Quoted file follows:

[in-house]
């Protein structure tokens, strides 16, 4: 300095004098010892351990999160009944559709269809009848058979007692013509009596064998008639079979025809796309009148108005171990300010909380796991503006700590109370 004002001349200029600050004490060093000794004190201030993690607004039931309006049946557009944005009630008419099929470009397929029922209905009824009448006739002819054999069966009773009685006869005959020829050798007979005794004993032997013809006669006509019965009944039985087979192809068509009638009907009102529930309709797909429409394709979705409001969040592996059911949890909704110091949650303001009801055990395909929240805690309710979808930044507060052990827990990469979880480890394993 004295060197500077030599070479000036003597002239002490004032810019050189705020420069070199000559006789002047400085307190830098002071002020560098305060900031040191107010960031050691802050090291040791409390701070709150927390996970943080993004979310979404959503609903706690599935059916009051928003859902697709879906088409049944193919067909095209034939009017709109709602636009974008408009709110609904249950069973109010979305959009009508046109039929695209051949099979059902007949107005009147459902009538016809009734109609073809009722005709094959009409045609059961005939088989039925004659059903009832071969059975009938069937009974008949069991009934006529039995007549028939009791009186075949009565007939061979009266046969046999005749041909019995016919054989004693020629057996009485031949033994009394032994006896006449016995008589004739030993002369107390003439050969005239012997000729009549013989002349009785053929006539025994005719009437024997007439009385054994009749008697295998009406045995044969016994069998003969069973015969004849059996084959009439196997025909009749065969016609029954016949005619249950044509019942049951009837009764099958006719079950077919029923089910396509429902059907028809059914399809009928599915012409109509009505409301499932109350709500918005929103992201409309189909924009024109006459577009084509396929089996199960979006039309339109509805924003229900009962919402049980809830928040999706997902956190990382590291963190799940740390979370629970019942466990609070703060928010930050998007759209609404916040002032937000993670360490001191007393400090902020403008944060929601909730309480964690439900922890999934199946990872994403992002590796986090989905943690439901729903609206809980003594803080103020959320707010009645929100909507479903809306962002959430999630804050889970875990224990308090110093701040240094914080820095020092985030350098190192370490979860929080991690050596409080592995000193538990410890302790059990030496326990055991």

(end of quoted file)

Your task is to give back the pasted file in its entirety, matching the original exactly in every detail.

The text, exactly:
[in-house]
């Protein structure tokens, strides 16, 4: 300095004098010892351990999160009944559709269809009848058979007692013509009596064998008639079979025809796309009148108005171990300010909380796991503006700590109370 004002001349200029600050004490060093000794004190201030993690607004039931309006049946557009944005009630008419099929470009397929029922209905009824009448006739002819054999069966009773009685006869005959020829050798007979005794004993032997013809006669006509019965009944039985087979192809068509009638009907009102529930309709797909429409394709979705409001969040592996059911949890909704110091949650303001009801055990395909929240805690309710979808930044507060052990827990990469979880480890394993 004295060197500077030599070479000036003597002239002490004032810019050189705020420069070199000559006789002047400085307190830098002071002020560098305060900031040191107010960031050691802050090291040791409390701070709150927390996970943080993004979310979404959503609903706690599935059916009051928003859902697709879906088409049944193919067909095209034939009017709109709602636009974008408009709110609904249950069973109010979305959009009508046109039929695209051949099979059902007949107005009147459902009538016809009734109609073809009722005709094959009409045609059961005939088989039925004659059903009832071969059975009938069937009974008949069991009934006529039995007549028939009791009186075949009565007939061979009266046969046999005749041909019995016919054989004693020629057996009485031949033994009394032994006896006449016995008589004739030993002369107390003439050969005239012997000729009549013989002349009785053929006539025994005719009437024997007439009385054994009749008697295998009406045995044969016994069998003969069973015969004849059996084959009439196997025909009749065969016609029954016949005619249950044509019942049951009837009764099958006719079950077919029923089910396509429902059907028809059914399809009928599915012409109509009505409301499932109350709500918005929103992201409309189909924009024109006459577009084509396929089996199960979006039309339109509805924003229900009962919402049980809830928040999706997902956190990382590291963190799940740390979370629970019942466990609070703060928010930050998007759209609404916040002032937000993670360490001191007393400090902020403008944060929601909730309480964690439900922890999934199946990872994403992002590796986090989905943690439901729903609206809980003594803080103020959320707010009645929100909507479903809306962002959430999630804050889970875990224990308090110093701040240094914080820095020092985030350098190192370490979860929080991690050596409080592995000193538990410890302790059990030496326990055991």